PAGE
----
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ISLAMABAD: The federal government has decided to use funds of Rs 5.557 billion savings from the closed ADB Financial Markets and Governance Program (FMGP), project loan to clear liabilities of SME Bank’s depositors but there is still no plan for recovery of outstanding loans and employees’ fate is in sight.

The Federal Cabinet, in its meeting held on March 17, 2023 approved a SME Bank winding up plan prepared by State Bank of Pakistan (SBP).

The Finance Division shared the background of the case that SME Bank Limited was established through amalgamation of Regional Development Finance Corporation (RDFC) and Small Business Finance Corporation (SBFC) in 2002 having 93.89 % shares of GoP, which was incorporated as a public limited company effective from January, 2002. The Bank aimed to exclusively cater to the financing needs of Small and Medium Enterprises (SMEs) to help stimulate SME development and pro poor growth in the country.

Privatisation: govt delists SME Bank

The privatisation process of the Bank started in the year 2008 which remained unsuccessful. Second and third attempts of the privatisation of SME Bank made in December, 2015 and October, 2018 also failed due to lack of interest from potential investors.

During the same period SME Bank Ltd. was facing various issues including negative equity of billions leading to non-compliance of Minimum Capital Requirement, liquidity short fall, limited branch network and employees’ litigation matter, etc.

After three failed attempts, the Cabinet Committee on Privatisation (CCoP), in its meeting held on December 26, 2022, approved delisting of the SME Bank from the privatisation program in order to enable Finance Division and the SBP to proceed further in the matter.

According to official sources, SBP was requested to share the way forward for SME Bank in the light of CCoP’s decision. Accordingly, SBP shared a detailed winding up plan. Implementation of the proposed winding up plan would allow repayment of customers’ deposits, closure of branches and gradual elimination of operational cost of the bank. These measures would facilitate orderly and timely winding up of the bank.

SBP maintained that SME Bank was insolvent and any other option to rehabilitate the bank or its merger with any other institution was not advisable, therefore, SBP suggested winding up of the SME Bank, which was included in the Memorandum of Economic and Financial Policies (MEFP) agreed with the IMF, the sources added.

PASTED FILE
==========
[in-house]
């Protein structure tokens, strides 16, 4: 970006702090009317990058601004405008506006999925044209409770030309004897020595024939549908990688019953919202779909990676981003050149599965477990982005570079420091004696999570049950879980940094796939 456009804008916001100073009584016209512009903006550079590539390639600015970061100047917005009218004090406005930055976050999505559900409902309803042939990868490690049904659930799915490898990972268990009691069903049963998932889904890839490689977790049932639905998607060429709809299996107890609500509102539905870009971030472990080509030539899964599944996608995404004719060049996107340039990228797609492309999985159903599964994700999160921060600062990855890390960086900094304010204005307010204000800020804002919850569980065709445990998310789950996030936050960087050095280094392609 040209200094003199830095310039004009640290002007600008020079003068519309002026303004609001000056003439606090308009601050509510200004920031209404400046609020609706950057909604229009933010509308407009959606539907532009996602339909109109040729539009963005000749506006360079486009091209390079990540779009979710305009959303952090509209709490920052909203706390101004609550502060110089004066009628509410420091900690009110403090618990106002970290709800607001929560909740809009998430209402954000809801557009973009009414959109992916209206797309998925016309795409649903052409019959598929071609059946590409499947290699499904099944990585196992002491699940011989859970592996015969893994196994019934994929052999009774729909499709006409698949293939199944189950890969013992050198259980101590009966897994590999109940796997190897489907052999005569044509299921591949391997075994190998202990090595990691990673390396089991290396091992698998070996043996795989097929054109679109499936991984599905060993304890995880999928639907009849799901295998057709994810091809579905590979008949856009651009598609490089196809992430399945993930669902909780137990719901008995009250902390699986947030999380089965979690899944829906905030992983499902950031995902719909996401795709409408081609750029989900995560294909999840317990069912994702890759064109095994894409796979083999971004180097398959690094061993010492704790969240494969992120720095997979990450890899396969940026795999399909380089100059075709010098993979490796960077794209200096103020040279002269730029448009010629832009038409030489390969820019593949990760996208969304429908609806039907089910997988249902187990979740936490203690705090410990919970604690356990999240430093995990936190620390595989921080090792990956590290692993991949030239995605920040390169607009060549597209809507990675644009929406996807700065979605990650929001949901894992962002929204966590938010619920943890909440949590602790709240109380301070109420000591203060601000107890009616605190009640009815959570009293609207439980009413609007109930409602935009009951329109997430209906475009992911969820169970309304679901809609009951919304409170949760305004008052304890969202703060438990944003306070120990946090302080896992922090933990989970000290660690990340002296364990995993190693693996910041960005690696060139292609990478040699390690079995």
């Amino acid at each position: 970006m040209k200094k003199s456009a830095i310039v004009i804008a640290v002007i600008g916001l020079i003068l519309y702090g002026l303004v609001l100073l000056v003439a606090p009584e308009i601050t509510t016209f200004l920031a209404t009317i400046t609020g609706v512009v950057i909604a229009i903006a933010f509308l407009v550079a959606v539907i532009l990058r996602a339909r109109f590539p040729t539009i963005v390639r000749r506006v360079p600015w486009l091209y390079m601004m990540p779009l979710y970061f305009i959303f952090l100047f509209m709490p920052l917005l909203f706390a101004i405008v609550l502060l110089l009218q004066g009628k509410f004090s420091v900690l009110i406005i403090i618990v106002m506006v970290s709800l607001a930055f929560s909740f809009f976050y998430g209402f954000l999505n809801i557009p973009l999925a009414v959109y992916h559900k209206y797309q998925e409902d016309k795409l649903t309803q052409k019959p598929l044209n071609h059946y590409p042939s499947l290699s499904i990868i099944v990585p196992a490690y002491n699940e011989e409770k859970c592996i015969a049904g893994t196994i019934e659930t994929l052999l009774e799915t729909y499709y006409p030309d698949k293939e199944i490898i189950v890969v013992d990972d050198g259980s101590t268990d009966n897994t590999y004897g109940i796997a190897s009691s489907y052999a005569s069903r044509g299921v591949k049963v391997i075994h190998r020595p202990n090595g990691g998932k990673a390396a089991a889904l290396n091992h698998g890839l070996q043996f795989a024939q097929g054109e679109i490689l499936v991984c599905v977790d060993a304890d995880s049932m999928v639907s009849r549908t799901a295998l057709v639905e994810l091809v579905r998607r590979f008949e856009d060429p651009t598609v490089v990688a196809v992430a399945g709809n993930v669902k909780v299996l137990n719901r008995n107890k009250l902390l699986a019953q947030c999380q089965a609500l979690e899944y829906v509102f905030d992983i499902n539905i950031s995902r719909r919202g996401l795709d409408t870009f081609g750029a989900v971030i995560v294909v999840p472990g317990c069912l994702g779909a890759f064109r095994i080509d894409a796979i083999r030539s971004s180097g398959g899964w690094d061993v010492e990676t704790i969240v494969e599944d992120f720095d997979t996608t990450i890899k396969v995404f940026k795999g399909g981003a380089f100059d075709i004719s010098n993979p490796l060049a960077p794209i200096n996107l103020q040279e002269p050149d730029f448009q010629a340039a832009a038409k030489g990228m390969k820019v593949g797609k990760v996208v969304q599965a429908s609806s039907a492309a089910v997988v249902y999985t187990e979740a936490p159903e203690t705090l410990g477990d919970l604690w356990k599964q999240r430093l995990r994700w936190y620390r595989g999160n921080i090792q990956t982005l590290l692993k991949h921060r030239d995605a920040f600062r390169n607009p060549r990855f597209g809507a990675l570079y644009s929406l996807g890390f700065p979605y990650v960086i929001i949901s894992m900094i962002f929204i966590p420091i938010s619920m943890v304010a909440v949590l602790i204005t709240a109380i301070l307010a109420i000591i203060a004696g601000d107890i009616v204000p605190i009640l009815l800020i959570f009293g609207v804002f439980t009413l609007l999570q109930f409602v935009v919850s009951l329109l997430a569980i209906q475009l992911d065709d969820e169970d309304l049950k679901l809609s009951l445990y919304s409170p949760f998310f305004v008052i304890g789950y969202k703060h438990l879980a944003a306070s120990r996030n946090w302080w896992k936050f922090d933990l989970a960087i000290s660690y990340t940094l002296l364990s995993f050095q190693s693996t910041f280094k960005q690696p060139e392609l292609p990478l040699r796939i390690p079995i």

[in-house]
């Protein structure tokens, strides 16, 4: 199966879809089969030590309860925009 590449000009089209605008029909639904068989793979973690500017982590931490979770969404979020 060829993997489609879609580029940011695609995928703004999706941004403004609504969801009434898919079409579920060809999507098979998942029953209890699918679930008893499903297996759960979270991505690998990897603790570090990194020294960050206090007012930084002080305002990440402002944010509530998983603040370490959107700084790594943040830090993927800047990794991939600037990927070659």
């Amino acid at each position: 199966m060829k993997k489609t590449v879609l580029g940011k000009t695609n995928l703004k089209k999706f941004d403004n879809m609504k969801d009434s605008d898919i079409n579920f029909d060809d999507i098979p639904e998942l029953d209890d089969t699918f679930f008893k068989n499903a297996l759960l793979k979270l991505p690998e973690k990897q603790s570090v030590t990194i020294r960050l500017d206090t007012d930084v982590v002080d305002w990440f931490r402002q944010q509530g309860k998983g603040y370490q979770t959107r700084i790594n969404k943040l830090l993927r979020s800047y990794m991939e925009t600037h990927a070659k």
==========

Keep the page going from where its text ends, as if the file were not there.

SBP had intimated that an amount of Rs. 5.557 billion (savings from the closed ADB Financial Markets and Governance Program, project loan) was available with them. It had requested GoP’s consent on winding down plan, as a way forward for SME Bank and to release funds to pay off SME Bank depositors which amounted to Rs 5.773 billion, in the first instance.

The Finance Division proposed that the action plan provided by SBP as a way forward for SME Bank’s winding up may be approved and the funds amounting to Rs.5.557 billion available under ADB’s FMGP loan account may be released to pay off majority of SME Bank depositors.

During discussion, while highlighting the significance of SME sector in providing employment, some members urged that options should be explored to rescue the Bank, as enough funding for small and medium enterprises was not available in the financial market.

Citing example of 11 large US private banks, led by JP Morgan Chase, who came together to save First Republic Bank, the members suggested that a similar model may be replicated. Another possibility, of NBP taking over the SME Bank was also proffered.

The Minister for Finance explained that all options of privatisation, merger etc. had been explored but there were no takers. To stave off a run on the bank and to pay the depositors, the only viable alternative was winding up, and it would allow the SBP to utilize Rs. 5.557 billion savings from the closed ADB Financial Markets and Governance Program project loan.

The members also enquired about the fate of loans extended by the SME Bank. It was noted that this would be managed later, as recovery of outstanding loans would be the responsibility of the liquidator.

Copyright Business Recorder, 2023


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